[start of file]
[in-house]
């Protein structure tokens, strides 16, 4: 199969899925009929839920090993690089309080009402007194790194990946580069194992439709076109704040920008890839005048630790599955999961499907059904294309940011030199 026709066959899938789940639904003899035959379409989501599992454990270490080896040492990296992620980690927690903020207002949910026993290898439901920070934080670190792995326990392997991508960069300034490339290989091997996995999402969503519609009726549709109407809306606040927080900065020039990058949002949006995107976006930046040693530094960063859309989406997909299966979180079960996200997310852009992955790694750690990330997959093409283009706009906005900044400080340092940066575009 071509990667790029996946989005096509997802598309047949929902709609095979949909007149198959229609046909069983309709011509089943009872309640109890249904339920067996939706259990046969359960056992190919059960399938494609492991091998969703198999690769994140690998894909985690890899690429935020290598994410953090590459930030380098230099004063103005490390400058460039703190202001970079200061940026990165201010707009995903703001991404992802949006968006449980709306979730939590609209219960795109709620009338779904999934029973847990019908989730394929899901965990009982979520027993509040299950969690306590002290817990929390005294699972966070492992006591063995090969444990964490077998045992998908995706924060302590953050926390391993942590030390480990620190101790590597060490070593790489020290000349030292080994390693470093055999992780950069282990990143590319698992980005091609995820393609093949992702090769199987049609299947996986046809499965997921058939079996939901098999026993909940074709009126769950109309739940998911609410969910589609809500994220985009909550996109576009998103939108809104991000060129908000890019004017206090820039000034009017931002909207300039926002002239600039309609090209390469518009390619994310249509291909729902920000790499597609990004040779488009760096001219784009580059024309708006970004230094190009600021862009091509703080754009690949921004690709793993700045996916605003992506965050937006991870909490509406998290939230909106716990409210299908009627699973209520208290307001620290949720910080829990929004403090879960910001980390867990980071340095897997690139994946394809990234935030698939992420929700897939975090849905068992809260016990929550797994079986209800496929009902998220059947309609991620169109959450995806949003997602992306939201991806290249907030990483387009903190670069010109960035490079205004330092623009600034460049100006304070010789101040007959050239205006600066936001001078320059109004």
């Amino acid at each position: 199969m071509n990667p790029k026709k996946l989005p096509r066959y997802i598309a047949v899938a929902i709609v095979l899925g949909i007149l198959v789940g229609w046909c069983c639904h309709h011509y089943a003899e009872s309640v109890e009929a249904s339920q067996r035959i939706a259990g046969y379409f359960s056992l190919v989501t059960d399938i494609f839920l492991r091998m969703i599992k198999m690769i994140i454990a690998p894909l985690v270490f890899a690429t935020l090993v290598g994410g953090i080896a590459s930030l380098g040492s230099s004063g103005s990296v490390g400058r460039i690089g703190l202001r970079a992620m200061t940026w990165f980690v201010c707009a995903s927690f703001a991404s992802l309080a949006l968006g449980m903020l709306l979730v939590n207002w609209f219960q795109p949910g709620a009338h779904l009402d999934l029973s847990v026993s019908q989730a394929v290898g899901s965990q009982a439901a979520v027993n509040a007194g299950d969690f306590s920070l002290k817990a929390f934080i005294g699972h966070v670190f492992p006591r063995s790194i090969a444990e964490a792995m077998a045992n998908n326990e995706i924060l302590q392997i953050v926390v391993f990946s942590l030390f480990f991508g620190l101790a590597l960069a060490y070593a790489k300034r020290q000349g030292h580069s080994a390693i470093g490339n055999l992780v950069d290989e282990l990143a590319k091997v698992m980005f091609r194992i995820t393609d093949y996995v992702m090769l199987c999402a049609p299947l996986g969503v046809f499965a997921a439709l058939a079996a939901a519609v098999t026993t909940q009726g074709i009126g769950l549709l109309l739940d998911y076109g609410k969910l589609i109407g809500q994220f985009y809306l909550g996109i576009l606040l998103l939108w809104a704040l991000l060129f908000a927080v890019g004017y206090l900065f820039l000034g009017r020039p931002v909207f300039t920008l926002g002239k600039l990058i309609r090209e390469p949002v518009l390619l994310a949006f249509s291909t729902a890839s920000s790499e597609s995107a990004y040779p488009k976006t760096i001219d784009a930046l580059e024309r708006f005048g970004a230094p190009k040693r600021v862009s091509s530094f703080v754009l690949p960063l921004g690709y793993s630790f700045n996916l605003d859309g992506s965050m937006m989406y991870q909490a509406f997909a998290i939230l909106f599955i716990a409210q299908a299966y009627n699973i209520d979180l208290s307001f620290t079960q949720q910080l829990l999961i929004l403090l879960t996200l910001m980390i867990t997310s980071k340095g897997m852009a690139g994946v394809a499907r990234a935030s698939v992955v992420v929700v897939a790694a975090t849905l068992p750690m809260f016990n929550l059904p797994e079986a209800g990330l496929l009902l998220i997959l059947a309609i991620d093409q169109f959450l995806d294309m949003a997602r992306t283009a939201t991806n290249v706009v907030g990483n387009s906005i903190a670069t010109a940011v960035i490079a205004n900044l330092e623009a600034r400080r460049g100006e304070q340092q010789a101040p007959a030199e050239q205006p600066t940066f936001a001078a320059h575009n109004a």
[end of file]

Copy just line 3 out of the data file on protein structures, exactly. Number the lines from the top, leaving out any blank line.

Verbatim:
């Amino acid at each position: 199969m071509n990667p790029k026709k996946l989005p096509r066959y997802i598309a047949v899938a929902i709609v095979l899925g949909i007149l198959v789940g229609w046909c069983c639904h309709h011509y089943a003899e009872s309640v109890e009929a249904s339920q067996r035959i939706a259990g046969y379409f359960s056992l190919v989501t059960d399938i494609f839920l492991r091998m969703i599992k198999m690769i994140i454990a690998p894909l985690v270490f890899a690429t935020l090993v290598g994410g953090i080896a590459s930030l380098g040492s230099s004063g103005s990296v490390g400058r460039i690089g703190l202001r970079a992620m200061t940026w990165f980690v201010c707009a995903s927690f703001a991404s992802l309080a949006l968006g449980m903020l709306l979730v939590n207002w609209f219960q795109p949910g709620a009338h779904l009402d999934l029973s847990v026993s019908q989730a394929v290898g899901s965990q009982a439901a979520v027993n509040a007194g299950d969690f306590s920070l002290k817990a929390f934080i005294g699972h966070v670190f492992p006591r063995s790194i090969a444990e964490a792995m077998a045992n998908n326990e995706i924060l302590q392997i953050v926390v391993f990946s942590l030390f480990f991508g620190l101790a590597l960069a060490y070593a790489k300034r020290q000349g030292h580069s080994a390693i470093g490339n055999l992780v950069d290989e282990l990143a590319k091997v698992m980005f091609r194992i995820t393609d093949y996995v992702m090769l199987c999402a049609p299947l996986g969503v046809f499965a997921a439709l058939a079996a939901a519609v098999t026993t909940q009726g074709i009126g769950l549709l109309l739940d998911y076109g609410k969910l589609i109407g809500q994220f985009y809306l909550g996109i576009l606040l998103l939108w809104a704040l991000l060129f908000a927080v890019g004017y206090l900065f820039l000034g009017r020039p931002v909207f300039t920008l926002g002239k600039l990058i309609r090209e390469p949002v518009l390619l994310a949006f249509s291909t729902a890839s920000s790499e597609s995107a990004y040779p488009k976006t760096i001219d784009a930046l580059e024309r708006f005048g970004a230094p190009k040693r600021v862009s091509s530094f703080v754009l690949p960063l921004g690709y793993s630790f700045n996916l605003d859309g992506s965050m937006m989406y991870q909490a509406f997909a998290i939230l909106f599955i716990a409210q299908a299966y009627n699973i209520d979180l208290s307001f620290t079960q949720q910080l829990l999961i929004l403090l879960t996200l910001m980390i867990t997310s980071k340095g897997m852009a690139g994946v394809a499907r990234a935030s698939v992955v992420v929700v897939a790694a975090t849905l068992p750690m809260f016990n929550l059904p797994e079986a209800g990330l496929l009902l998220i997959l059947a309609i991620d093409q169109f959450l995806d294309m949003a997602r992306t283009a939201t991806n290249v706009v907030g990483n387009s906005i903190a670069t010109a940011v960035i490079a205004n900044l330092e623009a600034r400080r460049g100006e304070q340092q010789a101040p007959a030199e050239q205006p600066t940066f936001a001078a320059h575009n109004a």